MATERIALS AND METHODS

Cell Culture

The human colon cancer cell lines SW480 and LoVo (American Type Culture Collection, Rockville, MD) were grown according to the supplier's instructions. All the studies were performed within 10 passages after obtaining the cell lines. Serum-starved cells were incubated with DCA (5–100 μM; Sigma-Aldrich, St. Louis, MO) for 30–120 min to assess tyrosine phosphorylation and nuclear accumulation; 2 h for uPA, uPAR, and cyclin D1 mRNA expression; 3–24 h for uPA, uPAR, and cyclin D1 protein expression; 24 h for cell proliferation; and 15 d for colony formation assay in the presence or absence of uPAR neutralizing antibody (5 μg/ml; R&D Systems, Minneapolis, MN).

Preparation of Nuclear Proteins

Nuclear extracts from cultured cells were prepared following the procedure described previously (Andrews and Faller, 1991 blue right-pointing triangle). Protein concentrations were determined by using a BCA protein assay kit (Pierce Chemical, Rockford, IL). Equal amounts of denatured nuclear protein (30 μg) were resolved on 7.5% SDS-PAGE and immunoblotted following the procedure detailed below.

Immunoprecipitation and Western Blot Analysis

Immunoprecipitation and Western blot analysis was performed following the method described previously (Pai et al., 2002 blue right-pointing triangle). Cells were lysed in lysis buffer (50 mM Tris-HCl, pH 7.5, 150 mM NaCl, 1% NP-40, 1 mM EDTA, 0.25% sodium deoxycholate, 1 mM NaF, 1 mM sodium orthovanadate, 5 μg/ml leupeptin, 5 μg/ml aprotinin, 1 mM phenylmethylsulfonyl fluoride) and clarified by centrifugation. Equal amounts of proteins were incubated with specific antibody immobilized onto protein A-Sepharose for 2 h at 4°C with gentle rotation. Beads were washed extensively with lysis buffer and immunocomplexes were eluted in 2× Laemmli buffer, boiled, and microcentrifuged. Proteins were resolved on SDS-PAGE, transferred to nitrocellulose membrane, and incubated with specific primary antibodies. After washing and incubating with secondary antibodies, immunoreactive proteins were visualized by the ECL detection system (Amersham Biosciences, Piscataway, NJ). The antibodies used for immunoprecipitation and immunoblotting were β-catenin monoclonal antibodies from BD Biosciences (San Diego, CA), anti-phosphotyrosine (PY99), anti-uPA, anti-uPAR, anti-E-cadherin, and anti-cyclinD1 antibodies from Santa Cruz Biotechnology (Santa Cruz, CA), and anti-phospho-glycogen synthase kinase (GSK)-3β and GSK-3β antibodies from Cell Signaling Technologies (Beverly, MA). Where indicated, the membranes were stripped (Reblot-Plus; Chemicon International, Temecula, CA) and reprobed with another antibody. The densities of specific protein bands were analyzed using video image analysis system (Image-1/FL; Universal Imaging, Westchester, PA). Quantitative analyses of tyrosine phosphorylation of β-catenin were performed by determining the ratio between total protein and the phosphorylation by using data from three separate experiments performed in triplicate. The uPA, uPAR, and cyclin D1 protein expression levels were quantified after normalizing to the total β-actin levels. All the immunoprecipitation and Western blot analysis studies were performed in triplicate and repeated on three different occasions.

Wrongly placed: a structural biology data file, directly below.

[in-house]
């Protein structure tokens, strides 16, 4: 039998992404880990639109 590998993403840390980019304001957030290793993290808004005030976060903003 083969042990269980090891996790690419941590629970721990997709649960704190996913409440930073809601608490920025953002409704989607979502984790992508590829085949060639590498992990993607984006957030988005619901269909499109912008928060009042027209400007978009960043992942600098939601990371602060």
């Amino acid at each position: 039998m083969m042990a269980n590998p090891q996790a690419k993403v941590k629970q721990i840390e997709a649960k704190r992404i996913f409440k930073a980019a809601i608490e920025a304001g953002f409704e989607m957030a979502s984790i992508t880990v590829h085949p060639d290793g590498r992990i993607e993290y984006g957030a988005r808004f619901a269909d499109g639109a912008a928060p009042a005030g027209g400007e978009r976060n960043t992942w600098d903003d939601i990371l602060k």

Determination of uPA and uPAR mRNA Expression